Saturday, April 16, 2011

It's all about accents, baby!



Another great video talking about the difference between English accents - especially the two most common- British and American. American comedian Elon Gold takes a humoristic look at some peculiar things the Brits do when they speak.

Before you watch the video, answer Right or Wrong.

The Americans pronounce the "t" sound like a flap

The British always pronounce the "t" sound

The British sometimes replace the " t" sound with another sound

As you watch the video, answer these questions:

How would a Russian say this sentence?
This trafic is unbelievable

What letter do the Israelis insert in this sentence?
I want them to go to ...

How would a German say this sentence?
Weren't you the guy I saw this morning at the coffee house?

The last part of the video deals with an interesting aspect: the weird relationship each accent has with one letter.

With the Russians, it's the letter "y".

With the Isrealis, it's the letter "m".

With the Germans, its the letter "z".

What about other accents - (Brazilian) Portuguese, (South American) Spanish, French or Italian?

Why do the nationalities use a specific letter or sound the way they do when they speak English?

2 comments:

Angela said...

There`s an old song that can illustrate the post:
Let's Call the Whole Thing Off" is a song written by George Gershwin and Ira Gershwin for the 1937 film Shall We Dance .

The song is most famous for its “You like to-may-toes (/təˈmeɪtoʊz/) and I like to-mah-toes (/təˈmɑːtoʊz/)” and other verses comparing the different pronunciation.

LOUIS ARMSTRONG was one of the greatest interpreters of the song.

-You may find the melody at:
www.metrolyrics.com/lets-call-the-whole-thing-off-lyrics-louis-armstrong. html -


And the lyrics are here:

Verse
Things have come to a pretty pass
Our romance is growing flat,
For you like this and the other
While I go for this and that,
Goodness knows what the end will be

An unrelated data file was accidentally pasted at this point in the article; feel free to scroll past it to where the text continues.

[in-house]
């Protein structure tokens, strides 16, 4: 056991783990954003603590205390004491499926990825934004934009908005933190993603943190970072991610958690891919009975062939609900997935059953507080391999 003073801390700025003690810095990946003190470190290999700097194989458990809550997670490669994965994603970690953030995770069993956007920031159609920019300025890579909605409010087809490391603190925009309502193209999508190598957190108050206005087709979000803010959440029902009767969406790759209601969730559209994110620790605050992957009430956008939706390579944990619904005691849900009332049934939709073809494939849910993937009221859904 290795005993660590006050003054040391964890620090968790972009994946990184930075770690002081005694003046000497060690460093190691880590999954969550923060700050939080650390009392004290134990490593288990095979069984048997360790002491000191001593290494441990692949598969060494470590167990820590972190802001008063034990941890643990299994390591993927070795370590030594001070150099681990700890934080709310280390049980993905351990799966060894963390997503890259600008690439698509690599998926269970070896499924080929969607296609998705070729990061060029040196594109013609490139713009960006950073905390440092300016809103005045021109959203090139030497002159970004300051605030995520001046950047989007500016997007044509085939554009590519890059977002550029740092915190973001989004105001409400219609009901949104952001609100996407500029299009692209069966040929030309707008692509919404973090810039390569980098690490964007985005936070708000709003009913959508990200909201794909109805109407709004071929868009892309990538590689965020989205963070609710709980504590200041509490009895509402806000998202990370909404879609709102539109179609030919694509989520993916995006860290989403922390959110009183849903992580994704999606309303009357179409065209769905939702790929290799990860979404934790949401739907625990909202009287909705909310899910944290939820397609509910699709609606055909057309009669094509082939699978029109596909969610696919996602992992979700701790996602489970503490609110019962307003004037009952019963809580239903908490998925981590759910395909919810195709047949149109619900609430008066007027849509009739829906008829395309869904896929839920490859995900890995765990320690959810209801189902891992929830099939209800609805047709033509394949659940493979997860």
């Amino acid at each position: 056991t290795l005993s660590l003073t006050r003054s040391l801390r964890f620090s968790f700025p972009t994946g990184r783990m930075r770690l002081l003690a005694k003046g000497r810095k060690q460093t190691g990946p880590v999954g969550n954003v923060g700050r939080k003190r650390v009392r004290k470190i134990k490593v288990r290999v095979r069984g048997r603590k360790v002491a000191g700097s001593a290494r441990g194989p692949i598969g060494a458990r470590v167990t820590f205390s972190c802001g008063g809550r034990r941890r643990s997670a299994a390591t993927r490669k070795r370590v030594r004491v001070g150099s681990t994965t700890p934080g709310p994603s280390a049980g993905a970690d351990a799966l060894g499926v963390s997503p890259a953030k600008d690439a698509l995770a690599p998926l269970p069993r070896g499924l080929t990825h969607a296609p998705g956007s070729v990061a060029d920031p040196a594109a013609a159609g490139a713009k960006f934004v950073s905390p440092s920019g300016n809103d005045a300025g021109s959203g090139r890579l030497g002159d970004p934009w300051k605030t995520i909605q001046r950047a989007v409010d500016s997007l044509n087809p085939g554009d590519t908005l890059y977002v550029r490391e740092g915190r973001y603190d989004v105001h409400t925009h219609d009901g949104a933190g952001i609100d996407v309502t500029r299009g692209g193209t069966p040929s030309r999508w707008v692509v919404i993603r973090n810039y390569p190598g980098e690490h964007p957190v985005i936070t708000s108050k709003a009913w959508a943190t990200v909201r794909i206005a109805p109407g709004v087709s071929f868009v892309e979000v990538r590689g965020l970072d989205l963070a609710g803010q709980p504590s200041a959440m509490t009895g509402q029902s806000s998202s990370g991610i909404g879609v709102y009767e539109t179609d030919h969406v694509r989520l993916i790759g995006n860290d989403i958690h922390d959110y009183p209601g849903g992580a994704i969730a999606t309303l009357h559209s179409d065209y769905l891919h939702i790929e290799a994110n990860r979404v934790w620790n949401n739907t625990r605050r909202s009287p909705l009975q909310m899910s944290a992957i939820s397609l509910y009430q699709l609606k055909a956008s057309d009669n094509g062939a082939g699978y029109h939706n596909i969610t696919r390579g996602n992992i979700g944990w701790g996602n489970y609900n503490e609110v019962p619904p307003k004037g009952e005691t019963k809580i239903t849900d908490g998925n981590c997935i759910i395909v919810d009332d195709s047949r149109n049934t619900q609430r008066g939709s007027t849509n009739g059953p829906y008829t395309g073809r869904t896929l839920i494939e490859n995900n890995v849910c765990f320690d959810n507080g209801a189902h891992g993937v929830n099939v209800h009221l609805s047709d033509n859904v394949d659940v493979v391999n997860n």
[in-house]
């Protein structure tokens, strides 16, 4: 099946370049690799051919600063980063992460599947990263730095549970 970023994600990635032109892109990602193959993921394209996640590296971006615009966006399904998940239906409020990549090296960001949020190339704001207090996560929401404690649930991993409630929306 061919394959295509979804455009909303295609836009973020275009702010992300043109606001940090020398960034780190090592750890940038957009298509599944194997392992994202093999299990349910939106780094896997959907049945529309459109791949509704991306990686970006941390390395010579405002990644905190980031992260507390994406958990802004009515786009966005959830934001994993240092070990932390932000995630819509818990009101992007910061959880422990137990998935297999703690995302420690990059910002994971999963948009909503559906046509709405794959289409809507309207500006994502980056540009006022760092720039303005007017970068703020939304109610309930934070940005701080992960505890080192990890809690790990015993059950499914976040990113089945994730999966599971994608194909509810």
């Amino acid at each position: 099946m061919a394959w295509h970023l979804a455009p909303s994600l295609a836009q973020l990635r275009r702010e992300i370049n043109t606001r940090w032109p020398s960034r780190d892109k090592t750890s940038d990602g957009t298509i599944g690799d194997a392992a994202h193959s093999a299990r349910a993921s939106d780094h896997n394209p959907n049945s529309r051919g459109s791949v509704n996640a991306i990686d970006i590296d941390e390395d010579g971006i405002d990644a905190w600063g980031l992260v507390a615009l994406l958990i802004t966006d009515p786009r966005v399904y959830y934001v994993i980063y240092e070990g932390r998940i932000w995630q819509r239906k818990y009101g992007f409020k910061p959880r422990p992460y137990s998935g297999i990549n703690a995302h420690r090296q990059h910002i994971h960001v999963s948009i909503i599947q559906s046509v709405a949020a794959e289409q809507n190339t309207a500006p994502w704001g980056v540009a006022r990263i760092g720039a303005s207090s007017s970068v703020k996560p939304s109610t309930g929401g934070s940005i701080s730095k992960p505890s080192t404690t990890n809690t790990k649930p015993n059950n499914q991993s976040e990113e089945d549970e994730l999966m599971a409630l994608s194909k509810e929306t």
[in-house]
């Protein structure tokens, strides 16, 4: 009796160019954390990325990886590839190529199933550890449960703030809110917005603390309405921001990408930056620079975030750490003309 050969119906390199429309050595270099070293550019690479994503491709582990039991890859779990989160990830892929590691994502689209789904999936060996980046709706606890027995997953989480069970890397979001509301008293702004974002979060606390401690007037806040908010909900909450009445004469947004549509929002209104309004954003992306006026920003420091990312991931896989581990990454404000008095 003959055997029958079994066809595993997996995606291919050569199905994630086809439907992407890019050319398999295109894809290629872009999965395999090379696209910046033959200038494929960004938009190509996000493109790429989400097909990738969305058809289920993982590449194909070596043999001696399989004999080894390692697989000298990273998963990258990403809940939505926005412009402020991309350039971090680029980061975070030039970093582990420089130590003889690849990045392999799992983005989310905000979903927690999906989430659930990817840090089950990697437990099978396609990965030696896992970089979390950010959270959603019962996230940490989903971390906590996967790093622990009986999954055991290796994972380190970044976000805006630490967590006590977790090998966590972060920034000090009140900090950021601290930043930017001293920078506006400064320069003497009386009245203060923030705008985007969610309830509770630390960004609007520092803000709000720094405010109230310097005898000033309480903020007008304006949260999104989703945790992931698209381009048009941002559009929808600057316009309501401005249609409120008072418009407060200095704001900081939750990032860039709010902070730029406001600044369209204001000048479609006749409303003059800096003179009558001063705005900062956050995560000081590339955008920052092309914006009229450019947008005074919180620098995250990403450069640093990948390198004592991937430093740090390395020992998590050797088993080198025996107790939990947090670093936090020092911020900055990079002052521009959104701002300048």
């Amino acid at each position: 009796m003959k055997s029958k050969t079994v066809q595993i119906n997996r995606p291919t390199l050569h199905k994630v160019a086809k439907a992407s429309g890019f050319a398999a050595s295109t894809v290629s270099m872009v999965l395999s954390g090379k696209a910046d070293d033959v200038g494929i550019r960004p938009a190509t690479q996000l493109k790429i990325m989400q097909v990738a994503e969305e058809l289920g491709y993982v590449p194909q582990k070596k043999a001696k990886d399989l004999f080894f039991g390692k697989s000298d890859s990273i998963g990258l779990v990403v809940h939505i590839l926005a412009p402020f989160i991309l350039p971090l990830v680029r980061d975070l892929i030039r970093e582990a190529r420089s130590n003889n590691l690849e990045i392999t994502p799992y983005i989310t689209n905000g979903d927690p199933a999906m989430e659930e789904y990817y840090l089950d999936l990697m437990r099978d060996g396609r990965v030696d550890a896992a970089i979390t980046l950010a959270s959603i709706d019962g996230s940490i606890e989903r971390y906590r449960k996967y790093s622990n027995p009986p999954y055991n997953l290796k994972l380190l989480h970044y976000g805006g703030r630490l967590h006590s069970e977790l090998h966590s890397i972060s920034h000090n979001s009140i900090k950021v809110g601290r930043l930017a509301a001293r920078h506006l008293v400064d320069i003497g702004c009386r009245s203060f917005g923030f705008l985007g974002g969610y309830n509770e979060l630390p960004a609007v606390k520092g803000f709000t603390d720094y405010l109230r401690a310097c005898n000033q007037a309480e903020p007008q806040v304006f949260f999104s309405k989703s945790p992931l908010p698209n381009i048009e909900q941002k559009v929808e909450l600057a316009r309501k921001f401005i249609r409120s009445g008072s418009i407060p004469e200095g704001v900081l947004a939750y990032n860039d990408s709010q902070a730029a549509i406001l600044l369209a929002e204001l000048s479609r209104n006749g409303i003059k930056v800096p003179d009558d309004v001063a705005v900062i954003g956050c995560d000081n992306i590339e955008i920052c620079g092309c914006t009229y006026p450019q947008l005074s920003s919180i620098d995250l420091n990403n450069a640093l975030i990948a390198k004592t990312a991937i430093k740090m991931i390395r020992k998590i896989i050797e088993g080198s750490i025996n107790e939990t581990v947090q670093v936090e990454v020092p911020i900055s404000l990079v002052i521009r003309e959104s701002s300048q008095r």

Oh I don't know where I'm at
It looks as if we two will never be one
Something must be done:

Chorus - 1
You say either and I say either, You say neither and I say neither
Either, either Neither, neither, Let's call the whole thing off.

You like potato and I like potahto, You like tomato and I like tomahto
Potato, potahto, Tomato, tomahto, Let's call the whole thing off

But oh, if we call the whole thing off Then we must part
And oh, if we ever part, then that might break my heart

So if you like pyjamas and I like pyjahmas, I'll wear pyjamas and give up
pyajahmas
For we know we need each other so we , Better call the whole off off
Let's call the whole thing off.


Chorus - 2
You say laughter and I say larfter, You say after and I say arfter
Laughter, larfter after arfter, Let's call the whole thing off,

You like vanilla and I like vanella, You saspiralla, and I saspirella
Vanilla vanella chocolate strawberry, Let's call the whole thing off

But oh if we call the whole thing of then we must part
And oh, if we ever part, then that might break my heart

So if you go for oysters and I go for ersters, I'll order oysters and cancel
the ersters
For we know we need each other so we, Better call the calling off off,
Let's call the whole thing off

Anonymous said...

Brazilians tend to pause a lot and use the letter "e" at the end of words that end in a consonant

"I like to eat a lot of chocolate" might sound like "I likee to eatee a lotee of chocolatee".